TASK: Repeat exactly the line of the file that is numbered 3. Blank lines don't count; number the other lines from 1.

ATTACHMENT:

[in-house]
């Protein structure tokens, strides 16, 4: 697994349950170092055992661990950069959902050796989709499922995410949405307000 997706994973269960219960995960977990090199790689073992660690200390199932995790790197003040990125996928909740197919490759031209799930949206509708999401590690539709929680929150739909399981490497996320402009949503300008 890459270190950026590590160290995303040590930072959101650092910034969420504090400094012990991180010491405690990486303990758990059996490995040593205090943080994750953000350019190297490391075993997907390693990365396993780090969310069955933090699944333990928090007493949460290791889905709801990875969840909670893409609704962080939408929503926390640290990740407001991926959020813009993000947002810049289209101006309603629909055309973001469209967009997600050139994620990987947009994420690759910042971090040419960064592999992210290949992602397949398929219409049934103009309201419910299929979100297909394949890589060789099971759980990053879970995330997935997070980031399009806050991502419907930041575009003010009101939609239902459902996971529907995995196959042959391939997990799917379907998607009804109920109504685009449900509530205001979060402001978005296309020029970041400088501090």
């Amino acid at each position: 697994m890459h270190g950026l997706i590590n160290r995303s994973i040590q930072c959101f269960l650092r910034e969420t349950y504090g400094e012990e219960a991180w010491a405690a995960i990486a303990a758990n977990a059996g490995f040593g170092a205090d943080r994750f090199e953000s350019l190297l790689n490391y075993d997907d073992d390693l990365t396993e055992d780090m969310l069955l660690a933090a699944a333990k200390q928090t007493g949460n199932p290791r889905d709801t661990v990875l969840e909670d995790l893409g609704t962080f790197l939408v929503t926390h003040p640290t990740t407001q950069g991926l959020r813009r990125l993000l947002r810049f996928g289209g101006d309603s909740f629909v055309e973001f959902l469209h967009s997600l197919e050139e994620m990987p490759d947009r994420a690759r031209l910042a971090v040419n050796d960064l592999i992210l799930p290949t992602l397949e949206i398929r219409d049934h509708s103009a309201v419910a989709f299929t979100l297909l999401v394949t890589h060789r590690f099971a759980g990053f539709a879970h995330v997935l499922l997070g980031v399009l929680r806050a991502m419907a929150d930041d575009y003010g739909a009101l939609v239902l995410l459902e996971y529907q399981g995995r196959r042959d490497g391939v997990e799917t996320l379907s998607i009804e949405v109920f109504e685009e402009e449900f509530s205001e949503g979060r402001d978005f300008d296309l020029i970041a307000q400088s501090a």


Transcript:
């Amino acid at each position: 697994m890459h270190g950026l997706i590590n160290r995303s994973i040590q930072c959101f269960l650092r910034e969420t349950y504090g400094e012990e219960a991180w010491a405690a995960i990486a303990a758990n977990a059996g490995f040593g170092a205090d943080r994750f090199e953000s350019l190297l790689n490391y075993d997907d073992d390693l990365t396993e055992d780090m969310l069955l660690a933090a699944a333990k200390q928090t007493g949460n199932p290791r889905d709801t661990v990875l969840e909670d995790l893409g609704t962080f790197l939408v929503t926390h003040p640290t990740t407001q950069g991926l959020r813009r990125l993000l947002r810049f996928g289209g101006d309603s909740f629909v055309e973001f959902l469209h967009s997600l197919e050139e994620m990987p490759d947009r994420a690759r031209l910042a971090v040419n050796d960064l592999i992210l799930p290949t992602l397949e949206i398929r219409d049934h509708s103009a309201v419910a989709f299929t979100l297909l999401v394949t890589h060789r590690f099971a759980g990053f539709a879970h995330v997935l499922l997070g980031v399009l929680r806050a991502m419907a929150d930041d575009y003010g739909a009101l939609v239902l995410l459902e996971y529907q399981g995995r196959r042959d490497g391939v997990e799917t996320l379907s998607i009804e949405v109920f109504e685009e402009e449900f509530s205001e949503g979060r402001d978005f300008d296309l020029i970041a307000q400088s501090a």